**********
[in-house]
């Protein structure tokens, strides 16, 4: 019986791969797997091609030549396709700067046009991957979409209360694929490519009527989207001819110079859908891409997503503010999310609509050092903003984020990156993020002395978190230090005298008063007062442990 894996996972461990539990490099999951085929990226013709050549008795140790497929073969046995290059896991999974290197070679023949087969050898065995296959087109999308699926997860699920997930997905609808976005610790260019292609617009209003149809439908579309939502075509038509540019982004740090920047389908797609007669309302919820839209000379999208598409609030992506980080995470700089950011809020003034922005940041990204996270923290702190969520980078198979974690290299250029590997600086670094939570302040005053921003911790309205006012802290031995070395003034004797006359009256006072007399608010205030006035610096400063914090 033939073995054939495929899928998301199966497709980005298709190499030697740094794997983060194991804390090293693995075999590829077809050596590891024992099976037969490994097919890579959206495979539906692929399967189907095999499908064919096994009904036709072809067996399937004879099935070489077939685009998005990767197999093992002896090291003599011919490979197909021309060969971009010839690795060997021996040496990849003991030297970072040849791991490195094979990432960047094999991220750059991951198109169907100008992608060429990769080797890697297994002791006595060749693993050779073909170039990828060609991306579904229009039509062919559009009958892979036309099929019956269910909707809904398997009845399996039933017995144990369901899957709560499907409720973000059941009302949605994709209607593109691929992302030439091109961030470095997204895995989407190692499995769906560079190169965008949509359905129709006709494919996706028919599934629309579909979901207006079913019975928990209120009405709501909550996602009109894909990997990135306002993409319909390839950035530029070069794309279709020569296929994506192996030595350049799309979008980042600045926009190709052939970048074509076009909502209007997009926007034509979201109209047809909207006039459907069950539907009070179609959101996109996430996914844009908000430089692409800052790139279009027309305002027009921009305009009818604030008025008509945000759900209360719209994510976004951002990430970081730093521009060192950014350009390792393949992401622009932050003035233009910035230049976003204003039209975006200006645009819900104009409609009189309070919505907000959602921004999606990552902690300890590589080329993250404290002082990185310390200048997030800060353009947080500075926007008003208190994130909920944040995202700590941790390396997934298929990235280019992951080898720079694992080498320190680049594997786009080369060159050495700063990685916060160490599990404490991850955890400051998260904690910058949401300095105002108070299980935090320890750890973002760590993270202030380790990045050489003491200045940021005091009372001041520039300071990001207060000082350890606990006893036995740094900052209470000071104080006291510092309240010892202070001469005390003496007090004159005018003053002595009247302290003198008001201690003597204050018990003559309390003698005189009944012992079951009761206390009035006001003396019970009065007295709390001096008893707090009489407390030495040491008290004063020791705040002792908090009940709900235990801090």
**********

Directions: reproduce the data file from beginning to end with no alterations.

[in-house]
């Protein structure tokens, strides 16, 4: 019986791969797997091609030549396709700067046009991957979409209360694929490519009527989207001819110079859908891409997503503010999310609509050092903003984020990156993020002395978190230090005298008063007062442990 894996996972461990539990490099999951085929990226013709050549008795140790497929073969046995290059896991999974290197070679023949087969050898065995296959087109999308699926997860699920997930997905609808976005610790260019292609617009209003149809439908579309939502075509038509540019982004740090920047389908797609007669309302919820839209000379999208598409609030992506980080995470700089950011809020003034922005940041990204996270923290702190969520980078198979974690290299250029590997600086670094939570302040005053921003911790309205006012802290031995070395003034004797006359009256006072007399608010205030006035610096400063914090 033939073995054939495929899928998301199966497709980005298709190499030697740094794997983060194991804390090293693995075999590829077809050596590891024992099976037969490994097919890579959206495979539906692929399967189907095999499908064919096994009904036709072809067996399937004879099935070489077939685009998005990767197999093992002896090291003599011919490979197909021309060969971009010839690795060997021996040496990849003991030297970072040849791991490195094979990432960047094999991220750059991951198109169907100008992608060429990769080797890697297994002791006595060749693993050779073909170039990828060609991306579904229009039509062919559009009958892979036309099929019956269910909707809904398997009845399996039933017995144990369901899957709560499907409720973000059941009302949605994709209607593109691929992302030439091109961030470095997204895995989407190692499995769906560079190169965008949509359905129709006709494919996706028919599934629309579909979901207006079913019975928990209120009405709501909550996602009109894909990997990135306002993409319909390839950035530029070069794309279709020569296929994506192996030595350049799309979008980042600045926009190709052939970048074509076009909502209007997009926007034509979201109209047809909207006039459907069950539907009070179609959101996109996430996914844009908000430089692409800052790139279009027309305002027009921009305009009818604030008025008509945000759900209360719209994510976004951002990430970081730093521009060192950014350009390792393949992401622009932050003035233009910035230049976003204003039209975006200006645009819900104009409609009189309070919505907000959602921004999606990552902690300890590589080329993250404290002082990185310390200048997030800060353009947080500075926007008003208190994130909920944040995202700590941790390396997934298929990235280019992951080898720079694992080498320190680049594997786009080369060159050495700063990685916060160490599990404490991850955890400051998260904690910058949401300095105002108070299980935090320890750890973002760590993270202030380790990045050489003491200045940021005091009372001041520039300071990001207060000082350890606990006893036995740094900052209470000071104080006291510092309240010892202070001469005390003496007090004159005018003053002595009247302290003198008001201690003597204050018990003559309390003698005189009944012992079951009761206390009035006001003396019970009065007295709390001096008893707090009489407390030495040491008290004063020791705040002792908090009940709900235990801090």